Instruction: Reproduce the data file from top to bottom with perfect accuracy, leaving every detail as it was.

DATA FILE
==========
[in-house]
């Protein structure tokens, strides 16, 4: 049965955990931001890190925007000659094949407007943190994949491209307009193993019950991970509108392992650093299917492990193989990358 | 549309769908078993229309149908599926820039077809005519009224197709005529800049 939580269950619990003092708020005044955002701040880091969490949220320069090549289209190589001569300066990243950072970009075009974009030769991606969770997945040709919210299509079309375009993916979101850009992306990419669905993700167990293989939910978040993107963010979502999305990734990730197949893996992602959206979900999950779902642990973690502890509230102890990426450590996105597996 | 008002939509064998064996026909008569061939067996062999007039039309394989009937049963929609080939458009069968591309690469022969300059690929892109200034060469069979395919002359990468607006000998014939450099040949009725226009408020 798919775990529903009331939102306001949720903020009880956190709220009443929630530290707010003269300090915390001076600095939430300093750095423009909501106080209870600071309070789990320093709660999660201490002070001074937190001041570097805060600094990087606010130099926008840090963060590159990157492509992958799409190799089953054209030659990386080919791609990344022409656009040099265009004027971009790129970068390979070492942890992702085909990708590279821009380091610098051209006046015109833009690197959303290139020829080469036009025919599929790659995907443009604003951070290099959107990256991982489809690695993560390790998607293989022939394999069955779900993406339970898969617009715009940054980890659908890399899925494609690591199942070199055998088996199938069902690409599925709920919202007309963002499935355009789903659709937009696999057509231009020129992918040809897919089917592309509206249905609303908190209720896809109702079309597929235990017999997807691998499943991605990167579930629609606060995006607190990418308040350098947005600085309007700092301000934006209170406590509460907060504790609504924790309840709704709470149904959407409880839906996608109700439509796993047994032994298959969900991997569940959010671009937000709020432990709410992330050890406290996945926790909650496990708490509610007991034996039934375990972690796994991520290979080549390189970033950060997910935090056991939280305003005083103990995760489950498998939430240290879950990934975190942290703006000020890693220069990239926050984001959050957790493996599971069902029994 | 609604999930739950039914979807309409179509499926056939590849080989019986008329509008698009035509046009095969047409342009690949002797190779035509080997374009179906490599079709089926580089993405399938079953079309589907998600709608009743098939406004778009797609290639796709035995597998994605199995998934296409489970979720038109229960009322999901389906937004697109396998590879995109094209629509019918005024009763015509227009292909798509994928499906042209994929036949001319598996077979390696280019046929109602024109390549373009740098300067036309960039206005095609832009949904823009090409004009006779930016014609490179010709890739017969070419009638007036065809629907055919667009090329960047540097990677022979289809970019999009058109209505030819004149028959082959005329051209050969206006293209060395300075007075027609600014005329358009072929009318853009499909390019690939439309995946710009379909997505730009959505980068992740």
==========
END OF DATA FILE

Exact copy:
[in-house]
């Protein structure tokens, strides 16, 4: 049965955990931001890190925007000659094949407007943190994949491209307009193993019950991970509108392992650093299917492990193989990358 | 549309769908078993229309149908599926820039077809005519009224197709005529800049 939580269950619990003092708020005044955002701040880091969490949220320069090549289209190589001569300066990243950072970009075009974009030769991606969770997945040709919210299509079309375009993916979101850009992306990419669905993700167990293989939910978040993107963010979502999305990734990730197949893996992602959206979900999950779902642990973690502890509230102890990426450590996105597996 | 008002939509064998064996026909008569061939067996062999007039039309394989009937049963929609080939458009069968591309690469022969300059690929892109200034060469069979395919002359990468607006000998014939450099040949009725226009408020 798919775990529903009331939102306001949720903020009880956190709220009443929630530290707010003269300090915390001076600095939430300093750095423009909501106080209870600071309070789990320093709660999660201490002070001074937190001041570097805060600094990087606010130099926008840090963060590159990157492509992958799409190799089953054209030659990386080919791609990344022409656009040099265009004027971009790129970068390979070492942890992702085909990708590279821009380091610098051209006046015109833009690197959303290139020829080469036009025919599929790659995907443009604003951070290099959107990256991982489809690695993560390790998607293989022939394999069955779900993406339970898969617009715009940054980890659908890399899925494609690591199942070199055998088996199938069902690409599925709920919202007309963002499935355009789903659709937009696999057509231009020129992918040809897919089917592309509206249905609303908190209720896809109702079309597929235990017999997807691998499943991605990167579930629609606060995006607190990418308040350098947005600085309007700092301000934006209170406590509460907060504790609504924790309840709704709470149904959407409880839906996608109700439509796993047994032994298959969900991997569940959010671009937000709020432990709410992330050890406290996945926790909650496990708490509610007991034996039934375990972690796994991520290979080549390189970033950060997910935090056991939280305003005083103990995760489950498998939430240290879950990934975190942290703006000020890693220069990239926050984001959050957790493996599971069902029994 | 609604999930739950039914979807309409179509499926056939590849080989019986008329509008698009035509046009095969047409342009690949002797190779035509080997374009179906490599079709089926580089993405399938079953079309589907998600709608009743098939406004778009797609290639796709035995597998994605199995998934296409489970979720038109229960009322999901389906937004697109396998590879995109094209629509019918005024009763015509227009292909798509994928499906042209994929036949001319598996077979390696280019046929109602024109390549373009740098300067036309960039206005095609832009949904823009090409004009006779930016014609490179010709890739017969070419009638007036065809629907055919667009090329960047540097990677022979289809970019999009058109209505030819004149028959082959005329051209050969206006293209060395300075007075027609600014005329358009072929009318853009499909390019690939439309995946710009379909997505730009959505980068992740």